The New Orleans Police Department has confirmed that it is utilizing facial recognition for its investigations, despite years of assurances that the city wasn’t employing the technology.
In a statement to The Lens last week, a department spokesperson said that although it didn’t own facial recognition software itself, it was granted access to the technology through “state and federal partners.”
NOPD spokesman Kenneth Jones declined to provide a list of those federal and state partners, telling The Lens in an email that “we would prefer not to at this time.” He indicated, however, that the FBI was on that list.
“As for particulars on Facial Recognition hardware and software, please contact the Federal Bureau of Investigations,” Jones said. (An FBI spokesperson declined to comment on “specific products or services the FBI may or may not purchase or use”)
Jones also indicated that the Louisiana State Police was on that list of partners, but said he could not confirm. Louisiana State Police spokesman Nick Manele said that while the Louisiana State Analytical & Fusion Exchange does work with the NOPD, he could not “provide specific information on our investigative tools and procedures.”
Jones told The Lens that the NOPD only used facial recognition for “violent cases,” but that “documentation of frequency of use of Facial Recognition is not currently available.” Asked whether there was any written policy or procedure regarding the technology, Jones responded by saying that NOPD Superintendent Shaun Ferguson “is currently working with Councilman [Jason] Williams on a policy as to when facial recognition tools should be used.”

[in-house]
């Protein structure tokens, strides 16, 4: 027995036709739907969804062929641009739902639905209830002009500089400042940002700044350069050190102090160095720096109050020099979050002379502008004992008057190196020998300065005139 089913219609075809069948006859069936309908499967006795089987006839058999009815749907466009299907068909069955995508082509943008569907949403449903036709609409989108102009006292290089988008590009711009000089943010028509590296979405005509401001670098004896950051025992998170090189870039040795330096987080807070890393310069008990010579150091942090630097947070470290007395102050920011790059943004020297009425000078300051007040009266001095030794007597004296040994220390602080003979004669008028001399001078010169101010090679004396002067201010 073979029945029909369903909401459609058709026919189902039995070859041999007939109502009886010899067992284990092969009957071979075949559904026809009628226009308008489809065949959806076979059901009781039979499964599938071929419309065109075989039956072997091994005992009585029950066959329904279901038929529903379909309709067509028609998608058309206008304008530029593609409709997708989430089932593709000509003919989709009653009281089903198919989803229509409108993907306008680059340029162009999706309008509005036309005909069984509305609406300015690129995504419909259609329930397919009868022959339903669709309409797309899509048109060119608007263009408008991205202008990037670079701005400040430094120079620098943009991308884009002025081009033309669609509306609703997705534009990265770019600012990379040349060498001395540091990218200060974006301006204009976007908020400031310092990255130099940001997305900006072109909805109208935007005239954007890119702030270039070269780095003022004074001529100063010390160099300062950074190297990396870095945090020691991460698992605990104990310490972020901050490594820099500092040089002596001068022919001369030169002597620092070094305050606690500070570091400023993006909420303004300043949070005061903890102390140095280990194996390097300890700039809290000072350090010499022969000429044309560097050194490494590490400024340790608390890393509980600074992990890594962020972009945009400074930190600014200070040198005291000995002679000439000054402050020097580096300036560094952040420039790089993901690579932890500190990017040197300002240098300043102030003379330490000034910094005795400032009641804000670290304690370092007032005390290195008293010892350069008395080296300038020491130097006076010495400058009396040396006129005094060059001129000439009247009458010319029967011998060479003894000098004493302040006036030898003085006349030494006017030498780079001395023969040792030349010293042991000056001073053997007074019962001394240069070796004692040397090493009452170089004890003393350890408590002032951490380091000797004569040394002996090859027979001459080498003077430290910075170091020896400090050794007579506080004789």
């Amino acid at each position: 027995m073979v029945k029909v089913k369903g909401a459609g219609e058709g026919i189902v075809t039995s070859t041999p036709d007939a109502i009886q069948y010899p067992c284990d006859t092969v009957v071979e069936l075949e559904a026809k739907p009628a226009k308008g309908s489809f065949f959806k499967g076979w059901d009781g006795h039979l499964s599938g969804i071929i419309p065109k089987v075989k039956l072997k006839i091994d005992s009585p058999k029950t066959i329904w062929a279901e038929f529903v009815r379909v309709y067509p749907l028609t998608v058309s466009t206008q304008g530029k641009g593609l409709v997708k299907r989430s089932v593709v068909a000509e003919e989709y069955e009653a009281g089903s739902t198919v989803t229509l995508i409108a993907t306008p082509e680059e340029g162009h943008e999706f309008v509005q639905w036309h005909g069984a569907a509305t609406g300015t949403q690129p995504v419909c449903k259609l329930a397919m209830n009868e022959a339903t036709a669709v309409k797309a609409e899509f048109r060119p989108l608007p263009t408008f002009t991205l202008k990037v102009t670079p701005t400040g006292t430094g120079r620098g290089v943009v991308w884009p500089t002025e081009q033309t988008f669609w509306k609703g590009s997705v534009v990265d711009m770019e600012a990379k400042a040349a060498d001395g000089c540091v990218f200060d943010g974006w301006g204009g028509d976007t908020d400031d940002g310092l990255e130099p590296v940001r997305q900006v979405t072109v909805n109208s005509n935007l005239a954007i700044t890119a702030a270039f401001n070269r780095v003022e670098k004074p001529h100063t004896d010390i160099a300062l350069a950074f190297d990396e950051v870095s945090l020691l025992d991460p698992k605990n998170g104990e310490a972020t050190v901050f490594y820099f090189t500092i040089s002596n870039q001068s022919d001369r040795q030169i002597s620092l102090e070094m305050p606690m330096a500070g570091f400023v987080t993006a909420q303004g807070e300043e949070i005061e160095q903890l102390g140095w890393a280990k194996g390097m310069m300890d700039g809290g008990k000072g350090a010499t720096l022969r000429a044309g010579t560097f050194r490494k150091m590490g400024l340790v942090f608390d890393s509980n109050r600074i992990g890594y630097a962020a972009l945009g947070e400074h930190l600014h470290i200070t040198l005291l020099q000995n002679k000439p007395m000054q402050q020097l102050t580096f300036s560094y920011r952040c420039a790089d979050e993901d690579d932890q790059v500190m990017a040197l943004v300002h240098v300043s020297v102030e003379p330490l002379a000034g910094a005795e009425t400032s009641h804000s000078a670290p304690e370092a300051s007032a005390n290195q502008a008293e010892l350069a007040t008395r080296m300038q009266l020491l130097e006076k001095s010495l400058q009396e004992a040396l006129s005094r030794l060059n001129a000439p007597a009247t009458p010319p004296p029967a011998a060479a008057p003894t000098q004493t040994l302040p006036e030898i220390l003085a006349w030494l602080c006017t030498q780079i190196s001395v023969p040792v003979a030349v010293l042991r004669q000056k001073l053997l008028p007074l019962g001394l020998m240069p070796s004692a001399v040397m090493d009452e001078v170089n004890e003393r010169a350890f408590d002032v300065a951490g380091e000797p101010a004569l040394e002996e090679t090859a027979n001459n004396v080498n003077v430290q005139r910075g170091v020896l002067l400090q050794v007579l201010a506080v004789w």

Jones didn’t respond to repeated questions about how long the NOPD had been utilizing facial recognition.
For years, and under two separate mayoral administrations, city officials responded to questions about facial recognition by saying that the city didn’t own any software itself, or by talking specifically about the Real Time Crime Center. The Real Time Crime Center, or RTCC, is the city’s video surveillance hub and has a policy against the use of facial recognition. But the RTCC is part of the city’s Department of Homeland Security and Emergency Preparedness, and its policies don’t apply to the NOPD.
“Of course the city doesn’t deploy any facial recognition technology in a law enforcement purpose,” RTCC administration Ross Bourgeois told the council. “The city doesn’t have any of that technology available for our use.”
Later in that meeting, Councilwoman Helena Moreno asked about the difference between facial recognition and characteristic tracking software. She directed her question at the city’s Chief Technology Officer Jonathan Wisbey.
“Jonathan, we don’t have either of these in the city, right?”
“We do not currently employ any technology that does that in 2020,” Wisby said.
“There certainly appears to be consensus around not utilizing the face surveillance systems or characteristic tracking software, that that’s not something we’re interested in,” Moreno said.